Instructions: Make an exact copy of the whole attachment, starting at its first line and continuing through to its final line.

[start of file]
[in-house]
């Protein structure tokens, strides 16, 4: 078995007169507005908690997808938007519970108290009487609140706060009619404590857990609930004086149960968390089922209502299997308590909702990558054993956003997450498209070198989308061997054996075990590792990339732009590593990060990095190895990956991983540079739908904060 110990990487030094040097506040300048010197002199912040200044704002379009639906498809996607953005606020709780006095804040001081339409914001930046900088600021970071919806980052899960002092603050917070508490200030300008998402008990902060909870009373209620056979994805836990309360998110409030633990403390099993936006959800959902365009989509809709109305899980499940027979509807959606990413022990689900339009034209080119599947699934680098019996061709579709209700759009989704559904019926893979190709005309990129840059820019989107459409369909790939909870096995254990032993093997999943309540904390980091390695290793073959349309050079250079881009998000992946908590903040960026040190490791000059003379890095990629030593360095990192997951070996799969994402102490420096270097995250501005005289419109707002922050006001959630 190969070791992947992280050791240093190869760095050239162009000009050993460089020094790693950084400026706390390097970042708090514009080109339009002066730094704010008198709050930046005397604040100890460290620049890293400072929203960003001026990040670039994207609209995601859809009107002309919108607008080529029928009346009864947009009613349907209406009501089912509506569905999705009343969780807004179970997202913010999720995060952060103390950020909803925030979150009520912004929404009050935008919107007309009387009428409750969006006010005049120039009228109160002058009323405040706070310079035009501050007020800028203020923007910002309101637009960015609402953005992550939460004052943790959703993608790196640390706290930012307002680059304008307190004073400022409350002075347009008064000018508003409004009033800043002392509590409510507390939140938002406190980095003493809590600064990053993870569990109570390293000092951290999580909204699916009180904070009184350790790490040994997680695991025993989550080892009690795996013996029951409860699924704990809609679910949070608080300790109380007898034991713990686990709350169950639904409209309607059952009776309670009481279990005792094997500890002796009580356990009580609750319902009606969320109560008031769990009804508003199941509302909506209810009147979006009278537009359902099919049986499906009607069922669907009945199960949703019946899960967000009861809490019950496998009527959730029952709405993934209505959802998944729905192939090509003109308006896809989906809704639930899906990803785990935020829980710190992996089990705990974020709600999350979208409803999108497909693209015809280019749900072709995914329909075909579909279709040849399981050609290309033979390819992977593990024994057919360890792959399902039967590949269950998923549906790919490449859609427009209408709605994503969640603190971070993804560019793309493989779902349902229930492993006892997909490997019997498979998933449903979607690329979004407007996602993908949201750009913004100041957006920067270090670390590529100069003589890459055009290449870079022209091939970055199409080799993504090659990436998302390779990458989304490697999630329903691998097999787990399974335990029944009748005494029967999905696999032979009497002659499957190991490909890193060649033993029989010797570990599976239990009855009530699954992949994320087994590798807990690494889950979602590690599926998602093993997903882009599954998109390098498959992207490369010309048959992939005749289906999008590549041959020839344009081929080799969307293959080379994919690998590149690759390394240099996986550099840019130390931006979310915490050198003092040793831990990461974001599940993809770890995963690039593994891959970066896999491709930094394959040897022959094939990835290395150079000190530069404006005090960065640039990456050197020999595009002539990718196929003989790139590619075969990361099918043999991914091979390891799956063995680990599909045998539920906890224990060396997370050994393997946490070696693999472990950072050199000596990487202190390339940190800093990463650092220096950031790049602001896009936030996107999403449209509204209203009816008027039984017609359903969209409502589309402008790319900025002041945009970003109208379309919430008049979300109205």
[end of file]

[in-house]
């Protein structure tokens, strides 16, 4: 078995007169507005908690997808938007519970108290009487609140706060009619404590857990609930004086149960968390089922209502299997308590909702990558054993956003997450498209070198989308061997054996075990590792990339732009590593990060990095190895990956991983540079739908904060 110990990487030094040097506040300048010197002199912040200044704002379009639906498809996607953005606020709780006095804040001081339409914001930046900088600021970071919806980052899960002092603050917070508490200030300008998402008990902060909870009373209620056979994805836990309360998110409030633990403390099993936006959800959902365009989509809709109305899980499940027979509807959606990413022990689900339009034209080119599947699934680098019996061709579709209700759009989704559904019926893979190709005309990129840059820019989107459409369909790939909870096995254990032993093997999943309540904390980091390695290793073959349309050079250079881009998000992946908590903040960026040190490791000059003379890095990629030593360095990192997951070996799969994402102490420096270097995250501005005289419109707002922050006001959630 190969070791992947992280050791240093190869760095050239162009000009050993460089020094790693950084400026706390390097970042708090514009080109339009002066730094704010008198709050930046005397604040100890460290620049890293400072929203960003001026990040670039994207609209995601859809009107002309919108607008080529029928009346009864947009009613349907209406009501089912509506569905999705009343969780807004179970997202913010999720995060952060103390950020909803925030979150009520912004929404009050935008919107007309009387009428409750969006006010005049120039009228109160002058009323405040706070310079035009501050007020800028203020923007910002309101637009960015609402953005992550939460004052943790959703993608790196640390706290930012307002680059304008307190004073400022409350002075347009008064000018508003409004009033800043002392509590409510507390939140938002406190980095003493809590600064990053993870569990109570390293000092951290999580909204699916009180904070009184350790790490040994997680695991025993989550080892009690795996013996029951409860699924704990809609679910949070608080300790109380007898034991713990686990709350169950639904409209309607059952009776309670009481279990005792094997500890002796009580356990009580609750319902009606969320109560008031769990009804508003199941509302909506209810009147979006009278537009359902099919049986499906009607069922669907009945199960949703019946899960967000009861809490019950496998009527959730029952709405993934209505959802998944729905192939090509003109308006896809989906809704639930899906990803785990935020829980710190992996089990705990974020709600999350979208409803999108497909693209015809280019749900072709995914329909075909579909279709040849399981050609290309033979390819992977593990024994057919360890792959399902039967590949269950998923549906790919490449859609427009209408709605994503969640603190971070993804560019793309493989779902349902229930492993006892997909490997019997498979998933449903979607690329979004407007996602993908949201750009913004100041957006920067270090670390590529100069003589890459055009290449870079022209091939970055199409080799993504090659990436998302390779990458989304490697999630329903691998097999787990399974335990029944009748005494029967999905696999032979009497002659499957190991490909890193060649033993029989010797570990599976239990009855009530699954992949994320087994590798807990690494889950979602590690599926998602093993997903882009599954998109390098498959992207490369010309048959992939005749289906999008590549041959020839344009081929080799969307293959080379994919690998590149690759390394240099996986550099840019130390931006979310915490050198003092040793831990990461974001599940993809770890995963690039593994891959970066896999491709930094394959040897022959094939990835290395150079000190530069404006005090960065640039990456050197020999595009002539990718196929003989790139590619075969990361099918043999991914091979390891799956063995680990599909045998539920906890224990060396997370050994393997946490070696693999472990950072050199000596990487202190390339940190800093990463650092220096950031790049602001896009936030996107999403449209509204209203009816008027039984017609359903969209409502589309402008790319900025002041945009970003109208379309919430008049979300109205």